Instead of people asking questions such as, "How are these guys going to screw it up this year?" or, "How will they break our hearts this time?" there was optimism in Red Sox Nation, which often gives the impression it is much happier being unhappy than happy.
Of course, that's a natural reaction when a franchise hasn't won the World Series since 1918.
"This is the year," a woman wearing a red Red Sox jersey with "Ramirez" -- as in Manny -- on the back, said at Logan Airport.
"This year is going to be different for the Sox," the man at the front desk of the hotel said.
Word from Las Vegas is that the St. Louis Cardinals are no longer the favourites to win the World Series. The Sox are.
Manager Terry Francona has decided to start Bronson Arroyo over Tim Wakefield this afternoon in an effort to sweep the Angels in the best-of-five series and advance against the New York Yankees or the Minnesota Twins in the AL championship series.
"It takes a little pressure off us leading 2-0, compared with pitching with the series is 1-1," Arroyo said.
Francona won't be delivering Arroyo any pep talk.
"We don't go for the big inspirational speeches before every game," Francona said. "We've played so many games. Bronson has earned his stripes. We would not have given him the start if we didn't think he could handle it."
Former Blue Jay Kelvim Escobar will be on the mound for Anaheim.
He started last Saturday when the Angels knocked off the Oakland A's, the two-time defending AL West champs. The Angels stormed through the final 10 days, while Oakland became only the sixth team in major-league history to hold a three-game-or-more lead with 10 games left and blow it.
On Sept. 24, the A's owned a three-game advantage over the Angels with nine games to go but dropped six of eight while Anaheim was winning seven of eight, including six of seven on the road.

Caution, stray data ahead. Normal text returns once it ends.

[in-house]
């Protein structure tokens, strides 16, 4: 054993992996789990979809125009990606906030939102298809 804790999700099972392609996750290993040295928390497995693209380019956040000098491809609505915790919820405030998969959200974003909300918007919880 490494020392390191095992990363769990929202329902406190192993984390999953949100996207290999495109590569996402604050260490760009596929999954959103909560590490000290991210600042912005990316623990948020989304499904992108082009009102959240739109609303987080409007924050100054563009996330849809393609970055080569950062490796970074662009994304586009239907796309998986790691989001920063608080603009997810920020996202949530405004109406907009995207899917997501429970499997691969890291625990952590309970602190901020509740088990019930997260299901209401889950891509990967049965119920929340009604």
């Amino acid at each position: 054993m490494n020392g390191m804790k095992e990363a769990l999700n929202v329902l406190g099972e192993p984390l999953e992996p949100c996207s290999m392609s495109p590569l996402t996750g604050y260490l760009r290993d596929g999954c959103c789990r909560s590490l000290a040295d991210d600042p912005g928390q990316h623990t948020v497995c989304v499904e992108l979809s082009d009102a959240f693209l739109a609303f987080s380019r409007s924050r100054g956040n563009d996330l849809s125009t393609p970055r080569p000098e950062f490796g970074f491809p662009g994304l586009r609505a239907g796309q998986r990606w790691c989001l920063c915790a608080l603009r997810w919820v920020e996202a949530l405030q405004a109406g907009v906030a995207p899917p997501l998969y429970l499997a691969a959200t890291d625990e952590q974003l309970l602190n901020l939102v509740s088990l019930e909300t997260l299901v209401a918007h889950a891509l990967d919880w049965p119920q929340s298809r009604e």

In this series, Curt Schilling won Game 1 and Pedro Martinez had his fastball clocked at 95 miles per hour in the seventh inning of Game 2. Martinez started off with curves and changeups for the first four innings, before going to his fastball.
A problem for the Angels has been their bullpen, which has allowed eight runs in 8 2/3 innings.
"Obviously this is a great place to play during the regular season and now you have a playoff atmosphere," Francona said of Fenway. "It's special because of coming home. But we still have to hit and catch balls and things like that. I don't think adrenalin enters into it quite as much.
PLAY UNDER CONTROL
"Baseball is not like football. We are not going to go out and try to knock people down like a linebacker. We need to play (under control)."
The Sox were 55-26 at Fenway this season. They'd just as soon use the brooms and sweep the Angels out the way.
"When you get a guy hanging over a cliff, hanging on with his fingers, you don't want to let him up," Boston outfielder Trot Nixon said. "You want to step on his fingers."